How reliable is reCAPTCHA at stopping robots?: Nowadays, spending time on the internet means there are several instances when you have to prove that you’re not a robot. Unless you really are a robot, these CAPTCHA or visual tests can be frustrating, majorly time consuming—all in a bid to help the internet keep the bots at bay. But are they really reliable at stopping bots?
CAPTCHA, or Completely Automated Public Turing test to tell Computers and Humans Apart, is a technique invented in the 1990s to screen automated programs—also known as “bots”—from entering information into websites. CAPTCHAs were originally images of letters, numbers or words in wiggly fonts, but in 2007 a project called reCAPTCHA started using the technique as part of the steps when performing meaningful tasks, such as training machine learning algorithms which will require humans not robots.
Later, Google ran into a problem of high scanning error rate while they were digitizing books and magazines for the Google Books project, which led them to acquiring the reCAPTCHA program from the researchers at Carnegie Mellon. Hence, the addition of converting the scanned image to text data that can be stored as a digital document.
Fast forward to today, when solving a reCAPTCHA challenge means users are essentially helping Google train its artificial intelligence (AI) models. This can result in helping AI get better at image recognition tasks, which is needed to solve CAPTCHAs in the future.
CAPTCHA limitations and proxies as alternatives
To answer the question, how reliable is reCAPTCHA at stopping robots? The answer is, not too reliable—especially in recent times when bots and AI are becoming more sophisticated to the point that they are now solving CAPTCHAs faster and more reliably than humans.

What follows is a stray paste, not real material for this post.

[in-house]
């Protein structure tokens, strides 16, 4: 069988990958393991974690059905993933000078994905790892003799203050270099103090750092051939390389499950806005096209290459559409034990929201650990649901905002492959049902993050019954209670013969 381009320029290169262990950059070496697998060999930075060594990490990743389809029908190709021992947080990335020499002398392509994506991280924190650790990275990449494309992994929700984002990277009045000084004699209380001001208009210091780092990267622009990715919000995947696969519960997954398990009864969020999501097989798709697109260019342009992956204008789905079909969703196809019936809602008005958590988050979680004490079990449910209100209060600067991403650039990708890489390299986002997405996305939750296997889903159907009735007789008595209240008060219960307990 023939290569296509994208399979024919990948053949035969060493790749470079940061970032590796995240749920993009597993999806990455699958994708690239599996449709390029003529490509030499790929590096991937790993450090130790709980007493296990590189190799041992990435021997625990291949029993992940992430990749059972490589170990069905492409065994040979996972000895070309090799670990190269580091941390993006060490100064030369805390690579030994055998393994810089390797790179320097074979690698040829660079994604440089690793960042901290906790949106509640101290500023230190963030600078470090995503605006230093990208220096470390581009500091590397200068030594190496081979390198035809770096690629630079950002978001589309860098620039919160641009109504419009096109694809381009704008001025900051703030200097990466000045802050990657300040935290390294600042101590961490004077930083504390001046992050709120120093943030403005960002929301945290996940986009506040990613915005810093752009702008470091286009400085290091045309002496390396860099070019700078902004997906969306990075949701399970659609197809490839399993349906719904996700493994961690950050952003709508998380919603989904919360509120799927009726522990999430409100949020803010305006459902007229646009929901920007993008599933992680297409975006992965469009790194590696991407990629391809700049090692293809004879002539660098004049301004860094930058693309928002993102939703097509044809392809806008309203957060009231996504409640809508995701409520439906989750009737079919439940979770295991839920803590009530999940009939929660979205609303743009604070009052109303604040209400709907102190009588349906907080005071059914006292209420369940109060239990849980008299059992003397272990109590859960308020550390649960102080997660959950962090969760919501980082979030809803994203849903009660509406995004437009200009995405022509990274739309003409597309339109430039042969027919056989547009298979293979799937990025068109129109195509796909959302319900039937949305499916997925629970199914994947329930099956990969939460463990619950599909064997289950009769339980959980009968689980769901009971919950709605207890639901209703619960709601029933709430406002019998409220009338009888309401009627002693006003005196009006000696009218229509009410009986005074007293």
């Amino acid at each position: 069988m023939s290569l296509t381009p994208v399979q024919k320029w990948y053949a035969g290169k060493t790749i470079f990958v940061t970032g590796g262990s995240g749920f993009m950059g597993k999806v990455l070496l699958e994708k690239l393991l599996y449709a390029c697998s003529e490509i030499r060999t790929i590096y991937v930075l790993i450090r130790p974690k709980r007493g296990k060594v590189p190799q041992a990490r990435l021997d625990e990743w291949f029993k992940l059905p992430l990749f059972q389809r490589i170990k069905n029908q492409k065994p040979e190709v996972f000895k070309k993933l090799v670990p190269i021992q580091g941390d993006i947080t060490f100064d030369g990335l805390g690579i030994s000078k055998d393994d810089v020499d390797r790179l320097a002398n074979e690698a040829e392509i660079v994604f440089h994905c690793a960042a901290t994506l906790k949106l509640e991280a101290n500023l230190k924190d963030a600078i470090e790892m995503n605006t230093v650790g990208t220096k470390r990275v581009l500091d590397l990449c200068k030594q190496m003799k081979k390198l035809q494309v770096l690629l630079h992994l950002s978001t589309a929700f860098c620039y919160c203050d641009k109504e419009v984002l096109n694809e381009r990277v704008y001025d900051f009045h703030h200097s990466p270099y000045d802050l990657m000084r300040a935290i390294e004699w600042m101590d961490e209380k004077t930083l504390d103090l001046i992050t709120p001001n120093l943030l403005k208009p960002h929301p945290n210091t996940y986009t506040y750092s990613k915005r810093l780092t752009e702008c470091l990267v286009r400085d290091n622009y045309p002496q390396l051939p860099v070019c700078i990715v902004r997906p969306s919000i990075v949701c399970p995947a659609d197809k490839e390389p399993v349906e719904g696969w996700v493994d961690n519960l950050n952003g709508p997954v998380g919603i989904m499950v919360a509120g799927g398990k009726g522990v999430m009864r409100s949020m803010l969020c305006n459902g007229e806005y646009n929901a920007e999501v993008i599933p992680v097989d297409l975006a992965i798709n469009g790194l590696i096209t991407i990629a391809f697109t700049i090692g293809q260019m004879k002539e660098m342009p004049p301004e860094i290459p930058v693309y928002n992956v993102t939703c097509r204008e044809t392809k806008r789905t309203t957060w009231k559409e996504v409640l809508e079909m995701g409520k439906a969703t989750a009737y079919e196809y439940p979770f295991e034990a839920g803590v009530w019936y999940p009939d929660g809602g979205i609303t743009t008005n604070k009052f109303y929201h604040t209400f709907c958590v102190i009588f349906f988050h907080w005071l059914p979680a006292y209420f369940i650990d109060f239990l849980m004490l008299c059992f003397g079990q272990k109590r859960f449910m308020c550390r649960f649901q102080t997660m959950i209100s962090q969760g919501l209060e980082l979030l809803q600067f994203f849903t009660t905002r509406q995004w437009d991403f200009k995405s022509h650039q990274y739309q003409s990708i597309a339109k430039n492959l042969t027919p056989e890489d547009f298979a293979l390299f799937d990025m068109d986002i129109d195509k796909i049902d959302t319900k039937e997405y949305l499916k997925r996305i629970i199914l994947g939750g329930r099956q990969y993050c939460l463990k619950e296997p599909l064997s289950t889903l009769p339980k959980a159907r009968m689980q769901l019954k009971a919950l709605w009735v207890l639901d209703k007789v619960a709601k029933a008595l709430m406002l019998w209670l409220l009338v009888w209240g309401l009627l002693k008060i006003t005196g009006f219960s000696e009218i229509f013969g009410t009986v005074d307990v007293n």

This has prompted users to turn to alternatives to bypass CAPTCHAs. As noted in an ENV Media report on internet privacy, companies are sometimes opting for the contribution of cheap human labor or trying to find a glitch in the hosting system, while the more professional automated projects have also started to rely on AI and machine learning to put together a CAPTCHA solver.
For the tech savvy mainstream users, there are those CAPTCHA proxies solvers that are built to overcome the automated defenses of websites and are also capable of dealing with the new versions of reCAPTCHA. Another go-to alternative is rotating proxies, which assigns a new IP address for every request, effectively eliminating any suspicion that the traffic could be non-human.
Rotating proxy networks are mostly used for web scraping purposes to avoid site blocks and prevent CAPTCHAs and other anti-bot protection from appearing. anyIP, a veteran player in the proxy server solutions market, is known for its fast-rotating proxies, providing more than 30 million IPs from over 195 locations.
Also relevant at data center proxy solutions, which offer low costs services that are able to handle smaller scale request volumes. Ultimately, what is important when it comes to CAPTCHAs according to ENV Media researchers is that “proxies need to deliver unsuspicious requests so that they do not get blocked before or during the verification process.”